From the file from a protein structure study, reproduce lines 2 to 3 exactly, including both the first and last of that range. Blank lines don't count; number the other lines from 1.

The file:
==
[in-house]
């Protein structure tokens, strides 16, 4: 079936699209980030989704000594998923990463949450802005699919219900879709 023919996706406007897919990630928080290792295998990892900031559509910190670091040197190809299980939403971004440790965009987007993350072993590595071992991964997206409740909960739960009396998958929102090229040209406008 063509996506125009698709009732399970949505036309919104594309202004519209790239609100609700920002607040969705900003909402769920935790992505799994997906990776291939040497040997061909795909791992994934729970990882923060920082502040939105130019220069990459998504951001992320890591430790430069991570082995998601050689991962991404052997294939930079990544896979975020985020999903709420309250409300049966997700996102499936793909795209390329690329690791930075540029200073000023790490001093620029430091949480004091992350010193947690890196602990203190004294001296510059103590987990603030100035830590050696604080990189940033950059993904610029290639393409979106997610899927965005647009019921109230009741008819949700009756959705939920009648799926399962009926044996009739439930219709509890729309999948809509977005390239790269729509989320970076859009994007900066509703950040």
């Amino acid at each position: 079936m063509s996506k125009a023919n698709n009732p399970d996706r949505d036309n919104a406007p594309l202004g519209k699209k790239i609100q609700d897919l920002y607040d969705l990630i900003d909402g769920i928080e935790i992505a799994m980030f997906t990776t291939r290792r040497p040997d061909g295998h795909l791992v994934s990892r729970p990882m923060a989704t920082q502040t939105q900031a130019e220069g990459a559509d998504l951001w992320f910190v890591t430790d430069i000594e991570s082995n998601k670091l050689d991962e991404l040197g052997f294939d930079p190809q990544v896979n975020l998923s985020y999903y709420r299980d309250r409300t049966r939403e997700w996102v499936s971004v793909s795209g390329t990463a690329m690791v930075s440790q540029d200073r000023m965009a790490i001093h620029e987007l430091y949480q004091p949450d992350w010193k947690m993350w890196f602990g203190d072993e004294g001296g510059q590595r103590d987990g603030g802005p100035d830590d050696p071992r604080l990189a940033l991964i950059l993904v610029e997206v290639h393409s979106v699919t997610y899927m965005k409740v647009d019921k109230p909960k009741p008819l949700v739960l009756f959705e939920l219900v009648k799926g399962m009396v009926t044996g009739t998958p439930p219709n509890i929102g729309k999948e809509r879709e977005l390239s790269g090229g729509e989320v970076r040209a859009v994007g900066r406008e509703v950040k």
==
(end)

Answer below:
């Protein structure tokens, strides 16, 4: 079936699209980030989704000594998923990463949450802005699919219900879709 023919996706406007897919990630928080290792295998990892900031559509910190670091040197190809299980939403971004440790965009987007993350072993590595071992991964997206409740909960739960009396998958929102090229040209406008 063509996506125009698709009732399970949505036309919104594309202004519209790239609100609700920002607040969705900003909402769920935790992505799994997906990776291939040497040997061909795909791992994934729970990882923060920082502040939105130019220069990459998504951001992320890591430790430069991570082995998601050689991962991404052997294939930079990544896979975020985020999903709420309250409300049966997700996102499936793909795209390329690329690791930075540029200073000023790490001093620029430091949480004091992350010193947690890196602990203190004294001296510059103590987990603030100035830590050696604080990189940033950059993904610029290639393409979106997610899927965005647009019921109230009741008819949700009756959705939920009648799926399962009926044996009739439930219709509890729309999948809509977005390239790269729509989320970076859009994007900066509703950040």
């Amino acid at each position: 079936m063509s996506k125009a023919n698709n009732p399970d996706r949505d036309n919104a406007p594309l202004g519209k699209k790239i609100q609700d897919l920002y607040d969705l990630i900003d909402g769920i928080e935790i992505a799994m980030f997906t990776t291939r290792r040497p040997d061909g295998h795909l791992v994934s990892r729970p990882m923060a989704t920082q502040t939105q900031a130019e220069g990459a559509d998504l951001w992320f910190v890591t430790d430069i000594e991570s082995n998601k670091l050689d991962e991404l040197g052997f294939d930079p190809q990544v896979n975020l998923s985020y999903y709420r299980d309250r409300t049966r939403e997700w996102v499936s971004v793909s795209g390329t990463a690329m690791v930075s440790q540029d200073r000023m965009a790490i001093h620029e987007l430091y949480q004091p949450d992350w010193k947690m993350w890196f602990g203190d072993e004294g001296g510059q590595r103590d987990g603030g802005p100035d830590d050696p071992r604080l990189a940033l991964i950059l993904v610029e997206v290639h393409s979106v699919t997610y899927m965005k409740v647009d019921k109230p909960k009741p008819l949700v739960l009756f959705e939920l219900v009648k799926g399962m009396v009926t044996g009739t998958p439930p219709n509890i929102g729309k999948e809509r879709e977005l390239s790269g090229g729509e989320v970076r040209a859009v994007g900066r406008e509703v950040k």